Liberia Democracy At Political Crossroad

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The making of President George Weah With minor hiccups, Liberia has successfully completed three Presidential election cycles- something we haven’t seen in our lifetime until now.

In spite of the odds, Liberia is proving to the world that western democracy can find a home and flourish in sub Saharan Africa.

Firstly, we would like to congratulate our fellow countrymen/women whose sacrifices have placed the country on an irreversible path of sustainable democracy.

Next, the Unity Party led government headed by Madam Ellen Johnson-Sirleaf and Ambassador Joseph Boakai, deserves our respect and admiration for keeping the country on a democratic path through maintaining the rule of law, respecting citizens’ civil liberties, initiating and promoting reconciliatory programs across the country, and conducting peaceful elections.

Kudos to the international community for efforts in supporting and sustaining democratic institutions in the country, including the government itself.

How Did We Get Here?

Like most western democracies, Liberia has had its fair share of civil unrests and war. According to conservative estimates, about 250,000 of our compatriots lost their lives during the Liberian Civil War between 1989-2003.

It took about a dozen peace accords before the guns could finally cease. Liberians were scattered across the sub region in refugee camps while more than a million people were internally displaced in their own country. Liberians of all stripes prayed to God for restoration of their nation that had turned into a killing field.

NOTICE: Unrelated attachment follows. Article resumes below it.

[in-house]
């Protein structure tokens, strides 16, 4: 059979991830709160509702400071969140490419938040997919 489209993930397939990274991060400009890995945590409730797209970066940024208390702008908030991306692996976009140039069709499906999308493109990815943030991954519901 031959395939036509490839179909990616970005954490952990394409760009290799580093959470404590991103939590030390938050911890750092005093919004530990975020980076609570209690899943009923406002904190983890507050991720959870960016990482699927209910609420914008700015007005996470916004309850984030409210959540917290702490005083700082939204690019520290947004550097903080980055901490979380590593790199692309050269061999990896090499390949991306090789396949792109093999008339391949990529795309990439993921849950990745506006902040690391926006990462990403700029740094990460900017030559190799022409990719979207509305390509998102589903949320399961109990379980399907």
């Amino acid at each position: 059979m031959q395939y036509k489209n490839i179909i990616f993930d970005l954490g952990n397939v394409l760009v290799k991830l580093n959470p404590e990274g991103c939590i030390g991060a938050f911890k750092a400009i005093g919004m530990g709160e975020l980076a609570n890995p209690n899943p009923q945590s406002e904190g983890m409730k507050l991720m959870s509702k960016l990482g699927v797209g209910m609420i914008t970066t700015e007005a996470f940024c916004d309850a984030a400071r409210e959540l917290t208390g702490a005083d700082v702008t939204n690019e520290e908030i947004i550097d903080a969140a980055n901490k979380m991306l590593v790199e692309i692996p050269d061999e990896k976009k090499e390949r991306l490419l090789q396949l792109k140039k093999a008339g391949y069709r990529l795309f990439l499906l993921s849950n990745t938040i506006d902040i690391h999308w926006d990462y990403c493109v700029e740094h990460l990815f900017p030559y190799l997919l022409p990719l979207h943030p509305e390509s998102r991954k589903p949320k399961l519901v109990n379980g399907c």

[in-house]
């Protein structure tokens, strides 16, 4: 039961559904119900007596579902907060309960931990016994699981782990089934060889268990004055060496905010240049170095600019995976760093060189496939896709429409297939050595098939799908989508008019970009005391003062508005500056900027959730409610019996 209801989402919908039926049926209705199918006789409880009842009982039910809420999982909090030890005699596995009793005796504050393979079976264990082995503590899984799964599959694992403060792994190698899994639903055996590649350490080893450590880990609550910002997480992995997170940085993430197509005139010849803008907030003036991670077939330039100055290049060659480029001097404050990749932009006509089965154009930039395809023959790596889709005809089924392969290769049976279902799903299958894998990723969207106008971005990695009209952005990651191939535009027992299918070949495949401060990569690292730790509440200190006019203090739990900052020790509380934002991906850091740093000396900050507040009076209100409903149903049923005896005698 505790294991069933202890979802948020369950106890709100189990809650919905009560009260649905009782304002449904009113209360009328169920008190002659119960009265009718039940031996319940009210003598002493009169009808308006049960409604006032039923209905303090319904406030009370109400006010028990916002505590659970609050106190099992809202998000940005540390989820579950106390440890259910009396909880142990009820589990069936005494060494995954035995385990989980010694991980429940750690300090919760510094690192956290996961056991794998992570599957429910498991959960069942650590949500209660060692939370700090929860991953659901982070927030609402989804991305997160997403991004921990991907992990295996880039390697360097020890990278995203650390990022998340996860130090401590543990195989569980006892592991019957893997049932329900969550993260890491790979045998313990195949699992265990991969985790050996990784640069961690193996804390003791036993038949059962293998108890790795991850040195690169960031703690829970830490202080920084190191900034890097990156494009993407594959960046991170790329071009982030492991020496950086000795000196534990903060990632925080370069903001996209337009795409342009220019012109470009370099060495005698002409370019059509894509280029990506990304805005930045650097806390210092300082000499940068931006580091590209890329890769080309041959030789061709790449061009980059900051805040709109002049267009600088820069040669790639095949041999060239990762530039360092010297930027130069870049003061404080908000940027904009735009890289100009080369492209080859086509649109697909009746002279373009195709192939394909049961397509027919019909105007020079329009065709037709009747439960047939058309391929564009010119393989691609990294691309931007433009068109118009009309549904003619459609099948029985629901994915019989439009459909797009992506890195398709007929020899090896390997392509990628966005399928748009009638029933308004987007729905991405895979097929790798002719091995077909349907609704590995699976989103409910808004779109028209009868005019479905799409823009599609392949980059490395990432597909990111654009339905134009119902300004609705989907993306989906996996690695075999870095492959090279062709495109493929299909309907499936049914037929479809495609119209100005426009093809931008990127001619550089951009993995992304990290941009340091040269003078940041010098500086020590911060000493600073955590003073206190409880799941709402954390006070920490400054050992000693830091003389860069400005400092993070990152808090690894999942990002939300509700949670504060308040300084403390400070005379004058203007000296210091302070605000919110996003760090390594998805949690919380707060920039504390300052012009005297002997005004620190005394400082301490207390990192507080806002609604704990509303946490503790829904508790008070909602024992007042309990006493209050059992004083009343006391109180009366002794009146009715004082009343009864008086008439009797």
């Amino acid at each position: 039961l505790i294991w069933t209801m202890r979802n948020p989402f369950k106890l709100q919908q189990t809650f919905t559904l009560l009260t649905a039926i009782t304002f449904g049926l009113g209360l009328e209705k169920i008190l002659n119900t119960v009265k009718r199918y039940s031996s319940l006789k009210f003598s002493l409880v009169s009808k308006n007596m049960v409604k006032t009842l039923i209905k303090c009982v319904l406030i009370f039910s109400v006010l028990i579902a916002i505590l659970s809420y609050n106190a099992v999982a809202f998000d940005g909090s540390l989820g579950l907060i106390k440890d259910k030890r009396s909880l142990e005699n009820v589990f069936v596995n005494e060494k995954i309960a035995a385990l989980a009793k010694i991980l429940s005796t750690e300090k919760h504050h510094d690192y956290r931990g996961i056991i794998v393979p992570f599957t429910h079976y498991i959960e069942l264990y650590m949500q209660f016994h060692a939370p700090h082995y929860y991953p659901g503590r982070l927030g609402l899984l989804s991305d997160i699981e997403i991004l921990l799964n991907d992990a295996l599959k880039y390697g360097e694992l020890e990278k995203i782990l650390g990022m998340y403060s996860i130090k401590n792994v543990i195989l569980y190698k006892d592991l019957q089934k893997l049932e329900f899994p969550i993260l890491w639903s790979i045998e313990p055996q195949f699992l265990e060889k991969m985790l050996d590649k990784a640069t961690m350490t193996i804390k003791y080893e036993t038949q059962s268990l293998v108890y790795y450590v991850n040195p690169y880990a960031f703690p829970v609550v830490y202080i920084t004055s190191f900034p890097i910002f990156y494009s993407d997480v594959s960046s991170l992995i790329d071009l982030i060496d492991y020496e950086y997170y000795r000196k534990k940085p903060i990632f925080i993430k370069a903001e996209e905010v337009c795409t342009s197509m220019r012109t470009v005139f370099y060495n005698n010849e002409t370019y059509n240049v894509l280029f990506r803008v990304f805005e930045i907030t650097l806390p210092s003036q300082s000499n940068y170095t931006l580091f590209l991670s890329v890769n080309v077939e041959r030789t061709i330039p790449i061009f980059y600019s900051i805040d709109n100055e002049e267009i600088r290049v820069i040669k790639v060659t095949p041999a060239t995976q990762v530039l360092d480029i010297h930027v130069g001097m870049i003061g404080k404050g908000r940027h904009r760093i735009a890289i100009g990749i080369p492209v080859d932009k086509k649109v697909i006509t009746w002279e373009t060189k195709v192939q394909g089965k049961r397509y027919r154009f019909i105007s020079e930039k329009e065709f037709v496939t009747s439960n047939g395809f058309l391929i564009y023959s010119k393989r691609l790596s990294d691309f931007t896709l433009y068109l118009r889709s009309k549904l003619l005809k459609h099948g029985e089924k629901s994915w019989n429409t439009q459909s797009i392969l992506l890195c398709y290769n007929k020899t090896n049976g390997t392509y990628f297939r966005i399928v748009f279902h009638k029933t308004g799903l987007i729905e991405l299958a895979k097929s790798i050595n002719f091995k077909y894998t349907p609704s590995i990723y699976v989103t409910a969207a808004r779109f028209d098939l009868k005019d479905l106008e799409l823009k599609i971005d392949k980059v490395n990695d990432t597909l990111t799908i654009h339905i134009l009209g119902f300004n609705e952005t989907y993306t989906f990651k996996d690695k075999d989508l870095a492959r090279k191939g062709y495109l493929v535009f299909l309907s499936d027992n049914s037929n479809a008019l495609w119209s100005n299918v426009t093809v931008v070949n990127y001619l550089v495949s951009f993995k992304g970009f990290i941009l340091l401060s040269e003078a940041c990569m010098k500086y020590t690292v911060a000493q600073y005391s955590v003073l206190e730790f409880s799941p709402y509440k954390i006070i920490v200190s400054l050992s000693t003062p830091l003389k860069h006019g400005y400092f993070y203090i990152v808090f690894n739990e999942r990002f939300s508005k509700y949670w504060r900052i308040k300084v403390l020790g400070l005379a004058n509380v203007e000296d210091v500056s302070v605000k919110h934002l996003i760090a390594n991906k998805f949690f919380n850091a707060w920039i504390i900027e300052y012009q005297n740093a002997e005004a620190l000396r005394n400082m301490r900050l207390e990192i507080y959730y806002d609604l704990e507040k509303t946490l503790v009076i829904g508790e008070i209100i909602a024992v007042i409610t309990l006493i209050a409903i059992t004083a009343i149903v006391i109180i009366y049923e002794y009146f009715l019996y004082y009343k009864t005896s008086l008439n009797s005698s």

Notable amongst many groups that protested the prolonged war and prayed for its conclusion was the Women In Peacebuilding Network headed by Nobel Peace Prize winner Madam Leymah Gbowee. When the guns finally ceased in 2003 and disarmament of various factions completed in 2004, Liberia successfully held its first post-war elections in 2005.

Madam Sirleaf eventually emerged as winner over Ambassador Weah. During Madam Sirleaf’s first term, she instituted sweeping policy changes intended to create a small but efficient government with plans to expand the private sector as the main engine of growth and employment in the country.

Madam Sirleaf prevailed on Firestone Rubber Plantation in Liberia to improve the living conditions of its poor Liberian employees. She also lobbied with the international community especially the U.S. Government to waive Liberia’s debts and provide the country access to new credit opportunities.